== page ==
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Marketing to millennials has become every company’s obsession. While the generally accepted picture of the millennial consumer is the starving college student or young grad, there are 6.2 million millennial households in the United States earning $100,000 or more each year, according to research firm FutureCast, and they’re on track to spend $1.4 trillion annually by 2020, says consultant Accenture. Sure, a lot of that money is spent on high-tech gadgets and new fads, but traditional markets still have a place in the digital world.

Here are some tips to win over millennial buyers as discovered through one such traditional market: the art world.

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Millennials prefer researching things themselves. Companies that provide information publicly and allow potential customers to dig into all aspects of their products are far more likely to succeed. In the art world, millennials tend to collect or buy from websites that let us track artists, sales, and prices.

Millennials prefer online. Think Etsy or the hours spent reading blogs of obscure European artists. Millennials like to be able to sign up online for events, see who else is going, and have a seamless way to interact with our favorite artists. We want to have updates, e-mail chains, and sites that we can compare side by side. Some of us want the anonymity of Internet forums. Some of us just don’t want to leave our homes to buy stuff.

Millennials prefer a community. Millennials want to be able to talk about the things we’re doing and buying with other people like us. As big believers in originality, we prefer small communities that we can use to complain about how everyone else in the world just doesn’t get it. This community should preferably interact both online and offline and include not only brand spokespeople, but the people who design and make the product. They drive discussion and create a sense that millennials belong to the identity of the brand and can help shape it.

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Millennials prefer artist appreciation to art appreciation. Art appreciation is dying. But it’s also never been a better time to be a starving artist or musician with a viral social media feed. Millennials don’t care as much about who created the art or how famous you are. In fact, many of us want to discover that one person that no one else has bought stuff from before. And then we want to get to know the artists, understand how they create their work, and be able to follow them.

Millennials prefer narrowly tailored brands. Google is a dog company. Apple is for the outcasts who grew up to be rich tech nerds. Budweiser is for bros. The reason social media is important is that it’s allowed us to identify with people and products and ideas that are exactly like us. Gone are the days when brands can tell us what to do and how to behave. We want to find niche artists and companies that already speak to us as a person. Artists of all types — from Jennifer Lawrence to knitters on Etsy — have to take time to describe themselves, their personalities, and their personal lives, so that we can identify with and feel like we know them.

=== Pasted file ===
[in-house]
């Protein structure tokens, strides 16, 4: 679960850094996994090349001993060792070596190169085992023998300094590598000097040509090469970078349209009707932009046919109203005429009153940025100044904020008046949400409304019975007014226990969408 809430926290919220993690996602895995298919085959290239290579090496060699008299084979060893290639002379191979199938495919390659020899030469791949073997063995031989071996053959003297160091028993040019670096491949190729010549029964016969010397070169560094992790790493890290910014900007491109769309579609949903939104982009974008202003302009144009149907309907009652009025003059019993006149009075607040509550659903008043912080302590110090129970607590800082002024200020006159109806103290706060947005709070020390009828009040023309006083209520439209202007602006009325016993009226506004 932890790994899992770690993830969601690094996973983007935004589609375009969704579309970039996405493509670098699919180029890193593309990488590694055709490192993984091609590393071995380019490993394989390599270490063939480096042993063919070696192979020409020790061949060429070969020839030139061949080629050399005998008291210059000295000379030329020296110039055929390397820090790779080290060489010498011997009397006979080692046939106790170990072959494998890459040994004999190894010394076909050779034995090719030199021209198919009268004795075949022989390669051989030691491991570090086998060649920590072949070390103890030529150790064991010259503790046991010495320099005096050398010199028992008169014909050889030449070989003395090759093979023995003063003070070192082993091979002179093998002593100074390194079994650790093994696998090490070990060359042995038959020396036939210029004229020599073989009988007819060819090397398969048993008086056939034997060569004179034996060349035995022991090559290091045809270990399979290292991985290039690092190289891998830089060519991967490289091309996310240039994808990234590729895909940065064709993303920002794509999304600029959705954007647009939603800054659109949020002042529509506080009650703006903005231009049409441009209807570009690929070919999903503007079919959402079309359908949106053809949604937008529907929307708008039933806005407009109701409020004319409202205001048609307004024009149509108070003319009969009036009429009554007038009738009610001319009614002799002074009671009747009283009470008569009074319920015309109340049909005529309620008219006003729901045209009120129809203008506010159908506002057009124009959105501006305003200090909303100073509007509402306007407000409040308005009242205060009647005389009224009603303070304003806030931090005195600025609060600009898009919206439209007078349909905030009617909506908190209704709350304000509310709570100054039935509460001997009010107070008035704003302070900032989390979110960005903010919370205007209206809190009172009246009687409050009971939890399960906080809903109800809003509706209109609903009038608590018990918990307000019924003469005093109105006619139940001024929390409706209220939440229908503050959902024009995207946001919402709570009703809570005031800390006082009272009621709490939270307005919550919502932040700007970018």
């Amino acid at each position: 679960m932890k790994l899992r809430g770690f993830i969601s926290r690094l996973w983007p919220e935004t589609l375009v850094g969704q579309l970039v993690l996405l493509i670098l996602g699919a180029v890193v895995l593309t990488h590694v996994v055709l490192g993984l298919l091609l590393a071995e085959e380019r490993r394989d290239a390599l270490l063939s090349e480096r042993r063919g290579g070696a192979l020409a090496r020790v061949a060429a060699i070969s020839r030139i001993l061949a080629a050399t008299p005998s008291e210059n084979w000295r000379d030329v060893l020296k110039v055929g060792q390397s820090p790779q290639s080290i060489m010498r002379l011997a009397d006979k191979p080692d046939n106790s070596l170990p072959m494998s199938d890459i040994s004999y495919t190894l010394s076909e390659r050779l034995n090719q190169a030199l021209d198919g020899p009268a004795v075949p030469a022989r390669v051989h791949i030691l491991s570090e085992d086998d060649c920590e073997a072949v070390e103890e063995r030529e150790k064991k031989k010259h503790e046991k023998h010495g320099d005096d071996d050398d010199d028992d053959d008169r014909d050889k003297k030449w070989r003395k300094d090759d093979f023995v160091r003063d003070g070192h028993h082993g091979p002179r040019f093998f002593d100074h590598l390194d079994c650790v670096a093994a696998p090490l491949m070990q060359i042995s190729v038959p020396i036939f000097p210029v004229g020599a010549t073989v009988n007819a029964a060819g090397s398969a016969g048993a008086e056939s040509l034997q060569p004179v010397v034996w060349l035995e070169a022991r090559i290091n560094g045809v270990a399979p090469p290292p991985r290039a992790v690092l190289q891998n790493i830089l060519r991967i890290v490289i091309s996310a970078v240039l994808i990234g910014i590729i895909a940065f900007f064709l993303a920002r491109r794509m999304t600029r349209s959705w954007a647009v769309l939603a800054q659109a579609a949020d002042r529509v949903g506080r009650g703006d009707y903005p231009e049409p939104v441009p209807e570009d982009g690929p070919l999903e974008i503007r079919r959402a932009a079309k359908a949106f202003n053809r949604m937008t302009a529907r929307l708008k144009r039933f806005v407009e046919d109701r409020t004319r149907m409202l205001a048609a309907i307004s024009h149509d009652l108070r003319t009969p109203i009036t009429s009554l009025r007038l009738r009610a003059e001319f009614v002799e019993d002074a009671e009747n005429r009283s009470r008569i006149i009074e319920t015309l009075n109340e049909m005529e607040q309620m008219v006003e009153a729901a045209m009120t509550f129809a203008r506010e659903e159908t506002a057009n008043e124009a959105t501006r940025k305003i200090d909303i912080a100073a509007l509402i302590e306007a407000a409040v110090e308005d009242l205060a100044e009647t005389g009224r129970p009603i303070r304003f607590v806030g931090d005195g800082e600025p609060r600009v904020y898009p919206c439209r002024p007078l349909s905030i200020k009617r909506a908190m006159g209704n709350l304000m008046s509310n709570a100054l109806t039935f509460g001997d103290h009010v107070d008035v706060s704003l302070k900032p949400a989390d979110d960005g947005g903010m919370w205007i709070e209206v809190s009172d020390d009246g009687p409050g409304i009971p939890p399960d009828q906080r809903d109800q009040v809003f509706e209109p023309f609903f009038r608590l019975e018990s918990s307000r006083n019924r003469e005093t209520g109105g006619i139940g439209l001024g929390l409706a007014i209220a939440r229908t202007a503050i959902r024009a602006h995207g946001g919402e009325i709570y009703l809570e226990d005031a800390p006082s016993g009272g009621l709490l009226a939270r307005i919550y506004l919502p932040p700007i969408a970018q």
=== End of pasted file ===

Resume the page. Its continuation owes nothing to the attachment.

Millennials are diverse. Millennials don’t want to buy the same piece of art twice. We want impressionist paintings, a bit of modern art, cool trinkets from all the places we’ve been to, and DIY crafts. We want to listen to classical music, oldies, and Lady Gaga. Galleries that have the same type of pieces over and over again or companies that don’t consistently rebrand (this time it’s in rose gold!) have a harder time holding our interest.

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Millennials prefer experiences, not things. It’s way cooler for us to be able to say that we’ve traveled to a new country or met a new artist than to say we bought an antique or a painting. We want ways to interact meaningfully with the things that we own. We want art events where we can meet performers, eat and drink with friends at the same time, or create our own art. We want concerts with light-up bracelets and trending hashtags. We want authors to have “Ask Me Anythings” on Tumblr.

Millennials like unusual investments, not safe stock or ostentatious wealth displays. Many people think we’re not doing things like buying homes or art, for example. Not true. While we wait longer and focus more on careers, we also intricately understand the value of things as investments: ways to create more wealth now and secure more wealth for later. We prefer cash to stock, but we like emotionally investing in companies. We want a piece of the pie for actually doing something. It’s why many of us buy stuff on eBay, Paddle8, or smaller arts websites like ArtPal, or support artists and small businesses directly through crowdfunding platforms, but are loath to buy stock in large companies or invest in famous paintings or artists.

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Isvari Mohan can be reached at voice@isvari.com. Follow her on Twitter @IsvariM.